A Cat, a Man and two Women by Jun’ichirō Tanizaki

A while ago, I stopped watching the news. Also, I sort of stopped reading newspapers (although I always read First News, the brilliant newspaper for kids, which we get for our two, so they have some idea of what’s going on in the world without having to soak up all the shit that adult media can throw at them). Twitter became my way to keep up to date (don’t judge) and I never watch Channel Four reality documentaries anyway.

For some time last year I was at saturation point with the world – there were some things that I didn’t need to know and some of the things that I did need to know about I couldn’t do anything about so preferred just to not listen. I know how that sounds. You’re possibly thinking how narrow minded, how privileged to think that I don’t need to know about the shit that happens to other people. Not so.

I had just reached capacity and I really wanted to care about stuff but I couldn’t care about everything. Instead of constantly feeling helpless and frozen with fear at the thought of my kids growing up in this world, I chose to minimise what I cared about. It helped. I felt more empowered to take action about fewer causes. Don’t ask what, but it was enough to make me feel like I was having a small impact, in a positive way.

This feeling of helplessness, stretched into my reading matter. I was struggling with some of the big stuff that I had taken on in fiction and needed to give myself a chance to breathe and enjoy it all over again. And then, for Christmas, my husband gave me this book. He bought it specially for a trip I was taking with a friend, an overnight stay meant to replenish and restore. He’d gone to the bookshop and told them that he wanted a book for me to read in 24 hours – something small. And they gave him this. I cried. It’s one of the nicest presents he’s ever bought me.

There is no other way of describing this book, other than saying, it is literally about a cat, a man and two women. Written in 1936 by the master of Japanese contemporary fiction, Jun’ichirō Tanizaki, it’s short, it’s sparse, it’s delicate, it’s about how much a cat plays a central role in the relationship between her master and his new wife and his ex wife and that’s about it. Honestly. I read it in about 3 hours, but in that time, I was able to refresh my overstretched brain. It was a balm – it soothed me, and calmed in a way no other book has. It was like walking up a mountain and taking all the fresh air into your lungs and seeing a beautiful view.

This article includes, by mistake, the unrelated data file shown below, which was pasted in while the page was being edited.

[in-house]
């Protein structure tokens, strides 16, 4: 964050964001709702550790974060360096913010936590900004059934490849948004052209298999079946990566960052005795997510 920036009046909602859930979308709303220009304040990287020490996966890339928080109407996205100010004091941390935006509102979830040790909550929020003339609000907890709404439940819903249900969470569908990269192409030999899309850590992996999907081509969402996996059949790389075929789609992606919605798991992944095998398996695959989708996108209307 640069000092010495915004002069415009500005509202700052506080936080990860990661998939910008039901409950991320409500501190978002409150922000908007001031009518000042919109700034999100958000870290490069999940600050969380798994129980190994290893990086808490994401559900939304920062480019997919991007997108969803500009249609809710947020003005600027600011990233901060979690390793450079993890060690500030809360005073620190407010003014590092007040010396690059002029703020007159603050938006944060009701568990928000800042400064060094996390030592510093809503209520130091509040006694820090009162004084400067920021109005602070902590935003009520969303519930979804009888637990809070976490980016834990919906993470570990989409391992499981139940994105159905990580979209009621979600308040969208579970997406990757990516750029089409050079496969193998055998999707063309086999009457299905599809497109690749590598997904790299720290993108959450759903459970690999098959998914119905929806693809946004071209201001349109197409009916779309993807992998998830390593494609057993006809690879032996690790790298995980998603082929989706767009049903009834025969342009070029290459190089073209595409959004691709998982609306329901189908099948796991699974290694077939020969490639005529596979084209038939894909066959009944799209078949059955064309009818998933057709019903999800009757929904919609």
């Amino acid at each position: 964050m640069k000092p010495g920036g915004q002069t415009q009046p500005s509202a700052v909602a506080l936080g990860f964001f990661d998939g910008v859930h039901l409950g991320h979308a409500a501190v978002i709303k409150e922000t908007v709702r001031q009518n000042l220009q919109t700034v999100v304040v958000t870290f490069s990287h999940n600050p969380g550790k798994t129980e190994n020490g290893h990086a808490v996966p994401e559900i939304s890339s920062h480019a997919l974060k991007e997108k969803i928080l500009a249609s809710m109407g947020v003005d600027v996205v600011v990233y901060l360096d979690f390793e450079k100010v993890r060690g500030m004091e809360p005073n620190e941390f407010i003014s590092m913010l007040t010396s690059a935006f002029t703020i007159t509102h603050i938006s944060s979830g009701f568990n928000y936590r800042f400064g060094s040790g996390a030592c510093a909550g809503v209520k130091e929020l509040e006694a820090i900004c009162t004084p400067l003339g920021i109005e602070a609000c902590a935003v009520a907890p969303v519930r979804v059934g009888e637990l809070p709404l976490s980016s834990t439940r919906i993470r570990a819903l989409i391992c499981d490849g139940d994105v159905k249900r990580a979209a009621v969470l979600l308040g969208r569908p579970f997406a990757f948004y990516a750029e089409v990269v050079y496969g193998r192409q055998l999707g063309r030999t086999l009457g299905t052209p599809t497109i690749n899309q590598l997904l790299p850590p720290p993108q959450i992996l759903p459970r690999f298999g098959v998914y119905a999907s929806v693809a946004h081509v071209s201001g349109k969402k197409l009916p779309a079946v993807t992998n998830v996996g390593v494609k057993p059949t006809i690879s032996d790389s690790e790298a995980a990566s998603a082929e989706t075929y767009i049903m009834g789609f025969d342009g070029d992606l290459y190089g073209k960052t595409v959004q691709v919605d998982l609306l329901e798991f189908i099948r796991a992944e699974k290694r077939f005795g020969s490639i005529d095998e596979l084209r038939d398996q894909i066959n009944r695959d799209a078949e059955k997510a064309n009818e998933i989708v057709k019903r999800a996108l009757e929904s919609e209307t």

Since I read the book, I’ve felt more capable of tackling the hard stuff. I’ve picked up more challenging fiction, I started reading the papers again, feeling more able to filter what I needed to know about the shit that’s going on. I haven’t felt so helpless about stuff, but I’ve also been able to steady myself when challenged about how I feel about certain subjects and how I approach things in respect to my world and my thoughts.

How one book can do this, I don’t know. But if any of you are in need of a reboot, just a slight pause in life, to catch your breath and take some space, then please read this book.

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